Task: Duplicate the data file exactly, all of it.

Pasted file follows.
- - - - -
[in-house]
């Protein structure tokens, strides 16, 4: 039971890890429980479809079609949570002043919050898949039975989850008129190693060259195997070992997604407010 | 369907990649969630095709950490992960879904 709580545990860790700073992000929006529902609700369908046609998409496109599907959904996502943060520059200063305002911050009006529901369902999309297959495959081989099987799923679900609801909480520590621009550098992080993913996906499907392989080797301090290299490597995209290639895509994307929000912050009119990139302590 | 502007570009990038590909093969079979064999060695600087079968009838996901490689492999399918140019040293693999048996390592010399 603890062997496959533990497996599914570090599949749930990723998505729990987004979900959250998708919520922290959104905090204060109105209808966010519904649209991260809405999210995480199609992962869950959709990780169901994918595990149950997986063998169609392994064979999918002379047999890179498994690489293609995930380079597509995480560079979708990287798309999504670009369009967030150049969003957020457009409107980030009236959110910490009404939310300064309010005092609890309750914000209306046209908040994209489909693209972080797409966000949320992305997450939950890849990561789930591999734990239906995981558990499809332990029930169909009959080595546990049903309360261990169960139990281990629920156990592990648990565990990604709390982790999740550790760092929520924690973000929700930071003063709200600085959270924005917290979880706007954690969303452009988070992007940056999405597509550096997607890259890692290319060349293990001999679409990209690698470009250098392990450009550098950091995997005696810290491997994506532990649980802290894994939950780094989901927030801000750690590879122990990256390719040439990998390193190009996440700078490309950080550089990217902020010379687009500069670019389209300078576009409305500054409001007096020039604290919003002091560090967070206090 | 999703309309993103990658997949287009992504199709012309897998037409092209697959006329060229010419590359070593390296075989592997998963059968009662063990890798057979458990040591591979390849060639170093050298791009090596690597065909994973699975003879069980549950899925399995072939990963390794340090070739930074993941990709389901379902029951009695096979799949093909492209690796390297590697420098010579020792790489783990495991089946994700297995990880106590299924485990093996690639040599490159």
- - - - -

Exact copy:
[in-house]
């Protein structure tokens, strides 16, 4: 039971890890429980479809079609949570002043919050898949039975989850008129190693060259195997070992997604407010 | 369907990649969630095709950490992960879904 709580545990860790700073992000929006529902609700369908046609998409496109599907959904996502943060520059200063305002911050009006529901369902999309297959495959081989099987799923679900609801909480520590621009550098992080993913996906499907392989080797301090290299490597995209290639895509994307929000912050009119990139302590 | 502007570009990038590909093969079979064999060695600087079968009838996901490689492999399918140019040293693999048996390592010399 603890062997496959533990497996599914570090599949749930990723998505729990987004979900959250998708919520922290959104905090204060109105209808966010519904649209991260809405999210995480199609992962869950959709990780169901994918595990149950997986063998169609392994064979999918002379047999890179498994690489293609995930380079597509995480560079979708990287798309999504670009369009967030150049969003957020457009409107980030009236959110910490009404939310300064309010005092609890309750914000209306046209908040994209489909693209972080797409966000949320992305997450939950890849990561789930591999734990239906995981558990499809332990029930169909009959080595546990049903309360261990169960139990281990629920156990592990648990565990990604709390982790999740550790760092929520924690973000929700930071003063709200600085959270924005917290979880706007954690969303452009988070992007940056999405597509550096997607890259890692290319060349293990001999679409990209690698470009250098392990450009550098950091995997005696810290491997994506532990649980802290894994939950780094989901927030801000750690590879122990990256390719040439990998390193190009996440700078490309950080550089990217902020010379687009500069670019389209300078576009409305500054409001007096020039604290919003002091560090967070206090 | 999703309309993103990658997949287009992504199709012309897998037409092209697959006329060229010419590359070593390296075989592997998963059968009662063990890798057979458990040591591979390849060639170093050298791009090596690597065909994973699975003879069980549950899925399995072939990963390794340090070739930074993941990709389901379902029951009695096979799949093909492209690796390297590697420098010579020792790489783990495991089946994700297995990880106590299924485990093996690639040599490159």